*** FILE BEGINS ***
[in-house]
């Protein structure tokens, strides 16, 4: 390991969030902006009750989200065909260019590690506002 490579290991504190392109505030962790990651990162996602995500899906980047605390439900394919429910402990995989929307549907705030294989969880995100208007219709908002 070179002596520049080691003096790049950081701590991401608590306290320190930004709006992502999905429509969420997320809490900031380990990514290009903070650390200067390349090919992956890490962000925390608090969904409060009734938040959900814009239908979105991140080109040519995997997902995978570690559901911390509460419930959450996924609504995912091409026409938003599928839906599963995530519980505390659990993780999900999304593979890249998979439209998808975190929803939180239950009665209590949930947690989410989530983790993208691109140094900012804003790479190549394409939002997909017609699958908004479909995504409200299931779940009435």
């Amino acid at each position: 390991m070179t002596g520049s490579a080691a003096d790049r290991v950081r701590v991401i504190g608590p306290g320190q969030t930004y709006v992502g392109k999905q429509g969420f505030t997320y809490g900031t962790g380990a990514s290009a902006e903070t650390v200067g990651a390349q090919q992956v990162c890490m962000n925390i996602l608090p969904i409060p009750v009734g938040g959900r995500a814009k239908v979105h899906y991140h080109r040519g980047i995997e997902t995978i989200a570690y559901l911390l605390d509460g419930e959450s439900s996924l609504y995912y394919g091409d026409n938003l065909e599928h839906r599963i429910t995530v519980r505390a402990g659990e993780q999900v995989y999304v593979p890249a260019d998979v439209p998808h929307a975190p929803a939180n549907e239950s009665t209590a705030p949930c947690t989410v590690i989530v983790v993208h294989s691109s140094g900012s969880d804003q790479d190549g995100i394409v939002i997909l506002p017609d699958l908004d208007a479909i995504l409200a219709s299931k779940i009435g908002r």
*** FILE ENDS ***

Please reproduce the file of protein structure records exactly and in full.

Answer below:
[in-house]
């Protein structure tokens, strides 16, 4: 390991969030902006009750989200065909260019590690506002 490579290991504190392109505030962790990651990162996602995500899906980047605390439900394919429910402990995989929307549907705030294989969880995100208007219709908002 070179002596520049080691003096790049950081701590991401608590306290320190930004709006992502999905429509969420997320809490900031380990990514290009903070650390200067390349090919992956890490962000925390608090969904409060009734938040959900814009239908979105991140080109040519995997997902995978570690559901911390509460419930959450996924609504995912091409026409938003599928839906599963995530519980505390659990993780999900999304593979890249998979439209998808975190929803939180239950009665209590949930947690989410989530983790993208691109140094900012804003790479190549394409939002997909017609699958908004479909995504409200299931779940009435």
């Amino acid at each position: 390991m070179t002596g520049s490579a080691a003096d790049r290991v950081r701590v991401i504190g608590p306290g320190q969030t930004y709006v992502g392109k999905q429509g969420f505030t997320y809490g900031t962790g380990a990514s290009a902006e903070t650390v200067g990651a390349q090919q992956v990162c890490m962000n925390i996602l608090p969904i409060p009750v009734g938040g959900r995500a814009k239908v979105h899906y991140h080109r040519g980047i995997e997902t995978i989200a570690y559901l911390l605390d509460g419930e959450s439900s996924l609504y995912y394919g091409d026409n938003l065909e599928h839906r599963i429910t995530v519980r505390a402990g659990e993780q999900v995989y999304v593979p890249a260019d998979v439209p998808h929307a975190p929803a939180n549907e239950s009665t209590a705030p949930c947690t989410v590690i989530v983790v993208h294989s691109s140094g900012s969880d804003q790479d190549g995100i394409v939002i997909l506002p017609d699958l908004d208007a479909i995504l409200a219709s299931k779940i009435g908002r």